For myself, as I have taken time to slow down and reflect over the last quarter (or season), I came to an important realization: while I did a great job in 2020 of holding on to my non-negotiables for survival (sleep, movement, coffee, and connecting with my little ones and my friends either virtually or safely in real life), I spent most of my year in some measure of survival mode--from the onset of the pandemic and working from home with my 3 kids, to the racial and cultural reckoning and overwhelming grief of beginning to come to terms with our past and present as a country, to weaning off of my antidepressant, and then straight into the intense fall I have already described. 


I imagine that I am not alone when I say that “surviving” was the primary theme of 2020.


Even as I was able to find moments of presence, deep gratitude and even joy along the way, still, I would say that I have a long way to go in terms of going deeper and wider so that I can not only survive well, but be rooted so completely and holistically in well-being, energetic capacity building and the innate rhythms in my own body and in the world around me that I am fully embodied and thriving more often than not. 


This is what I wish for you too. 


And by the way, I am not frustrated with myself for not being further along. I have done some incredible work this year, both on my insides and in the body of work I have created for you. I have also, like so many of us, been through some hard, hard things. I honor all that we have endured, all the steps we have taken to honor our well-being and to heal so that we might help others heal and thrive too.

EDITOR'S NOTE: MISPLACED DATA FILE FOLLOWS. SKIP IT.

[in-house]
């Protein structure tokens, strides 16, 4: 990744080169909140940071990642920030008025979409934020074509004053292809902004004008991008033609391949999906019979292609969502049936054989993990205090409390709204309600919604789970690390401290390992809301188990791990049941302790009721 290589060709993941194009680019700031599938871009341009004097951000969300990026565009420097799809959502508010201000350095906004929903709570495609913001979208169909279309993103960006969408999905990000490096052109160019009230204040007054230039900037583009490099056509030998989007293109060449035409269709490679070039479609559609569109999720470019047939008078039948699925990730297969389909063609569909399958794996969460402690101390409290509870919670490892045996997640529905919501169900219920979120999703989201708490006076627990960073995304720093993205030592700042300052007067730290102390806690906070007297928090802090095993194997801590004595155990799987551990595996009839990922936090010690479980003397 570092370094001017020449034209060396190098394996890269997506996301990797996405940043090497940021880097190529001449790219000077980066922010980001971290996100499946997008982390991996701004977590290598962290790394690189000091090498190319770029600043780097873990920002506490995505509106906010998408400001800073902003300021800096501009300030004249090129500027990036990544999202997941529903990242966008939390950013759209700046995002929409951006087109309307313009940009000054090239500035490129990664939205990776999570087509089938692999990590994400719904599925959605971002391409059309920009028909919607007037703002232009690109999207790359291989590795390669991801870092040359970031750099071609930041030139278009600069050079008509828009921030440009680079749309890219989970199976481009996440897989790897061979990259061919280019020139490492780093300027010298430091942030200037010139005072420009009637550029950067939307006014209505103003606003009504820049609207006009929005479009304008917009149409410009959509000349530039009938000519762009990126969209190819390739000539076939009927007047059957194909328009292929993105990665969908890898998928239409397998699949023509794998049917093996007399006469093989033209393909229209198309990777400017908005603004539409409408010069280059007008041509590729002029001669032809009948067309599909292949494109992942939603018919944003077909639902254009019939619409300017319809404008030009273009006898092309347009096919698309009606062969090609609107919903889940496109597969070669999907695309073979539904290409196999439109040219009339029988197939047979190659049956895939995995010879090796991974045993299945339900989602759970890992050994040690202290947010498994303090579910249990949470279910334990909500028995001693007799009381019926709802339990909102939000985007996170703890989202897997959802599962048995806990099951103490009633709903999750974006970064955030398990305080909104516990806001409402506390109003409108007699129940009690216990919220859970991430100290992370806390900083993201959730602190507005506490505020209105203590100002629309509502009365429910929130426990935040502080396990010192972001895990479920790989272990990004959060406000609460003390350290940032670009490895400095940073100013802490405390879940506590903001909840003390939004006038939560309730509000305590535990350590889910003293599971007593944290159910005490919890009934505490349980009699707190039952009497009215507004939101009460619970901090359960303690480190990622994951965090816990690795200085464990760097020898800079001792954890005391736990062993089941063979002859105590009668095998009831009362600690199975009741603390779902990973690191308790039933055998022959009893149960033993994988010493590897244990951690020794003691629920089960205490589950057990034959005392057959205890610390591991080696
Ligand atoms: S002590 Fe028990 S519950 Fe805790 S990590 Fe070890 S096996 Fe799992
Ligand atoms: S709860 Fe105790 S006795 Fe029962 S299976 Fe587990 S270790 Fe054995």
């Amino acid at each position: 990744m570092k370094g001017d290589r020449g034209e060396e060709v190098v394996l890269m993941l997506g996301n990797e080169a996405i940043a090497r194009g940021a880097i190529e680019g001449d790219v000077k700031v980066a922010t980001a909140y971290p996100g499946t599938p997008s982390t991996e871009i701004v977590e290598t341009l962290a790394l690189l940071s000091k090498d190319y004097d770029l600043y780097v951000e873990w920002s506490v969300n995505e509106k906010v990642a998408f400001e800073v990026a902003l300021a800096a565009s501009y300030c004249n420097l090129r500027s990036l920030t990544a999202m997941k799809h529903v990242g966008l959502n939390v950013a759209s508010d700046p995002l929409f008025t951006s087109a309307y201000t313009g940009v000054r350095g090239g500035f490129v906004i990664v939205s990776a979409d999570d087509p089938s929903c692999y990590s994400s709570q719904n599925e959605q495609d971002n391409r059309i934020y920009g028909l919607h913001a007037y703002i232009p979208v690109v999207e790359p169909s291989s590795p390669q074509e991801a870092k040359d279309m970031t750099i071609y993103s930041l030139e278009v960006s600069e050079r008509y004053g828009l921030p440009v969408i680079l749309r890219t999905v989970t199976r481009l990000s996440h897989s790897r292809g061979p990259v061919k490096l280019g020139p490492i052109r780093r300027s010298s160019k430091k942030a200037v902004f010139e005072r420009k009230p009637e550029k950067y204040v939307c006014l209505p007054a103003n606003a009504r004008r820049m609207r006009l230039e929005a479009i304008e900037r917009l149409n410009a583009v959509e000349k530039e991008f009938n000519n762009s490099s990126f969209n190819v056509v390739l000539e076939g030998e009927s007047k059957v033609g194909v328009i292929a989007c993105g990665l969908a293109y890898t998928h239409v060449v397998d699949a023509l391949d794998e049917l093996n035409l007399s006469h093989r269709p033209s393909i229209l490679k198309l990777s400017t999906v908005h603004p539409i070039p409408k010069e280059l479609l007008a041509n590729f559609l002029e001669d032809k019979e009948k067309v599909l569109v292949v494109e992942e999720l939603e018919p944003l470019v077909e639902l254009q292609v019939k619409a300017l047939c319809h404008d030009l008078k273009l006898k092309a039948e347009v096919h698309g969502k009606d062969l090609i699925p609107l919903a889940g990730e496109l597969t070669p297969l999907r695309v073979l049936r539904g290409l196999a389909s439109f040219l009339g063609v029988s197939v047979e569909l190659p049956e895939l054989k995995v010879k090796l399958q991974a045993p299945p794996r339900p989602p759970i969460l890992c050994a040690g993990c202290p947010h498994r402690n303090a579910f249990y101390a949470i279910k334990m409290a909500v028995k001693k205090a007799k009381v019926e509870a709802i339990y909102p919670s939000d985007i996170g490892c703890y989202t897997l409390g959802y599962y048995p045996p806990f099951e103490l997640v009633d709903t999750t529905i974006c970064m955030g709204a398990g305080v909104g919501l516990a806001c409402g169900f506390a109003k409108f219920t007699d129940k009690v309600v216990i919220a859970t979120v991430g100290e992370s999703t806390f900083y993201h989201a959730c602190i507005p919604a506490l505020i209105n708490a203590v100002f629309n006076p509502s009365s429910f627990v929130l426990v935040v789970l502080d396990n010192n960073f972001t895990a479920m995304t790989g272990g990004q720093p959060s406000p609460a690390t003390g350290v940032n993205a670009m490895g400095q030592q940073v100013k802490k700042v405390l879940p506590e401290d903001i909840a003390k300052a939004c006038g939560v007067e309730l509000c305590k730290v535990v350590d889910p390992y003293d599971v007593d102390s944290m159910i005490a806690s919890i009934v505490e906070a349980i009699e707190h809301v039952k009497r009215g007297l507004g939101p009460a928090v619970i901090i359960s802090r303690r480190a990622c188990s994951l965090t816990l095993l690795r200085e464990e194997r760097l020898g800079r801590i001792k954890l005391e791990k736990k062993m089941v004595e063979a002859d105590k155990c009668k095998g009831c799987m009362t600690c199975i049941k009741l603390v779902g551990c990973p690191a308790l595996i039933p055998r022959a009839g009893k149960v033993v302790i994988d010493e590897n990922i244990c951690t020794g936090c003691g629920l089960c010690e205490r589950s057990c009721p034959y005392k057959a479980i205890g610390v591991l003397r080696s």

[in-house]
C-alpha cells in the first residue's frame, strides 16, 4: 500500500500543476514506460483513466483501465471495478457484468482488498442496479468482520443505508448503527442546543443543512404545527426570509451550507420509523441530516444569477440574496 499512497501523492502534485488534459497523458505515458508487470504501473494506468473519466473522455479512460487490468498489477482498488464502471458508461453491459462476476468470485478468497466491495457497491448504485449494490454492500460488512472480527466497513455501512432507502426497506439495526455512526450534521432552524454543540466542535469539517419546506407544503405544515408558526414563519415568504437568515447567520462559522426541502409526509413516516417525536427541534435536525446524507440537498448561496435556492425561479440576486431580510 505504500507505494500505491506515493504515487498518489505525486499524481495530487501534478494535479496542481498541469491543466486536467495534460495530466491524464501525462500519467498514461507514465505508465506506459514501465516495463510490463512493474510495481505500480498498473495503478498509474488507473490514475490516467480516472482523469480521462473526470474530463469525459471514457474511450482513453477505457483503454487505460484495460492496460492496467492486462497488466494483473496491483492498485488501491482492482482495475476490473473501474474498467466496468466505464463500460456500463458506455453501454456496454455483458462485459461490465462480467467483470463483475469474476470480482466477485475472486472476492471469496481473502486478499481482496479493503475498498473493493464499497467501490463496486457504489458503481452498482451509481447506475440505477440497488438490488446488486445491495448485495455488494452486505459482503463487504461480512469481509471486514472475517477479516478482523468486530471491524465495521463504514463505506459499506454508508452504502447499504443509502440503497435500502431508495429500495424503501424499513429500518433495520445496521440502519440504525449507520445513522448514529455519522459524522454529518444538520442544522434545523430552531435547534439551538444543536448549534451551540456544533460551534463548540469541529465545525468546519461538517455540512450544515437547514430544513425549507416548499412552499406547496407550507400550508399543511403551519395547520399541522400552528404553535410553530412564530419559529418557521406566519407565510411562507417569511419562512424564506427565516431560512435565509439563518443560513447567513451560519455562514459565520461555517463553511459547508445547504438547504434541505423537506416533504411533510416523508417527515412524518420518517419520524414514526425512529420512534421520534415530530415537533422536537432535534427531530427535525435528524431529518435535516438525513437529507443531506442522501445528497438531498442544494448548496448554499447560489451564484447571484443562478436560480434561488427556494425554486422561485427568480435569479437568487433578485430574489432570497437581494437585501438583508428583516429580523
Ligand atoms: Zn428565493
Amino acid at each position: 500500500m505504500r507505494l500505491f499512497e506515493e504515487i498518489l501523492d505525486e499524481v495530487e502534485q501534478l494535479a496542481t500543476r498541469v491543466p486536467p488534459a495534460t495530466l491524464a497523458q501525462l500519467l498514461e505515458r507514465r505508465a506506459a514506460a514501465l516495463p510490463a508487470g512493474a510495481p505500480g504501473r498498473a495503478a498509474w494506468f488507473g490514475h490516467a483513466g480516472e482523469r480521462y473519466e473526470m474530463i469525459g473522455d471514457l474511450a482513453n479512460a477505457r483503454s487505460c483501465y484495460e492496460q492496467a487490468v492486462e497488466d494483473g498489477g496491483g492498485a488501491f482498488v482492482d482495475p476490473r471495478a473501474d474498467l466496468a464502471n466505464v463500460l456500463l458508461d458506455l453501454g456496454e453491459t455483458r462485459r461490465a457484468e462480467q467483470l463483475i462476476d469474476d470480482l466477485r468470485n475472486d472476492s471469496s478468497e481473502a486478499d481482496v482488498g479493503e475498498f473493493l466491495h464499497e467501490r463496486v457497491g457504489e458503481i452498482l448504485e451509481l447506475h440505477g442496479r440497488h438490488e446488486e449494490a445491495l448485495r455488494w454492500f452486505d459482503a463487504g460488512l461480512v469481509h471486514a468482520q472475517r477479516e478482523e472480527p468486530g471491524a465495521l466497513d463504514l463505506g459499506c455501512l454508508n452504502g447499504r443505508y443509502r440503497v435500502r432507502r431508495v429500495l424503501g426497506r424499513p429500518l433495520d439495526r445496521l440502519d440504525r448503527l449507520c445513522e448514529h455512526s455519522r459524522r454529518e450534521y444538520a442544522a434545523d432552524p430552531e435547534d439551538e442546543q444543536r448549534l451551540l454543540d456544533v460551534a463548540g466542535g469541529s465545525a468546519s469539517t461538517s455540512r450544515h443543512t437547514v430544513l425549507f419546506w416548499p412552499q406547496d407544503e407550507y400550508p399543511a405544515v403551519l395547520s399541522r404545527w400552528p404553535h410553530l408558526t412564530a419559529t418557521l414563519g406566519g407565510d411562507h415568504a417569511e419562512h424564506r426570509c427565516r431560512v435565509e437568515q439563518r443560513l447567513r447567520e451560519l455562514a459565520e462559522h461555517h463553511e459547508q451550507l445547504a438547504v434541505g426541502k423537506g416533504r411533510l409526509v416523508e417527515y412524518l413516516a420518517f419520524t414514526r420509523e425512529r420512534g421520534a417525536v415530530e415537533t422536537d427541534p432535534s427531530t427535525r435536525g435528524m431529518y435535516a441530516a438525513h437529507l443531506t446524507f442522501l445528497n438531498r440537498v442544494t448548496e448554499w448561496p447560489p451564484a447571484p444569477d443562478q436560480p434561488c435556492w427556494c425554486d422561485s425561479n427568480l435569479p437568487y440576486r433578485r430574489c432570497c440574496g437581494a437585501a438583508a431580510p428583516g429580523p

I have selected a couple of actions I am going to take in this winter season to go deeper with my own healing and well-being, and I will be tracking my progress along the way. 


As we ramp back up for a new year, I encourage you to to carve out some time for reflection and recalibration. Not just for the new year, but for the quarters (and seasons) to come. Prioritize this work and block your calendar, just as you would any other critical commitment, but make sure to block it off now.


Speaking of reflection, if you haven’t checked in with where you sit on the burnout scale right now, that would be a great place to start! You can find a link to my Running on Empty Quiz linked in this transcript or in my Instagram bio @theboothandrews



The 6 Steps to Stress Recovery and Burnout Prevention--a step by step process for staying connected and calibrated--is available now. There are self-guided options and also options that include 1:1 coaching with me. Recover from stress, prevent burnout, build resilience, expand your capacity for impact, and find more perspective, peace, and presence in your life. You can find out more at boothandrews.com/6steps or at the link in my bio @theboothandrews on Instagram.


Thank you for listening today. And, if you haven’t already, please hit subscribe and remember to rate this podcast on iTunes or wherever you listen to podcasts. When you subscribe and rate, you make it easier for other people to find this content. 


I look forward to being back with you next time!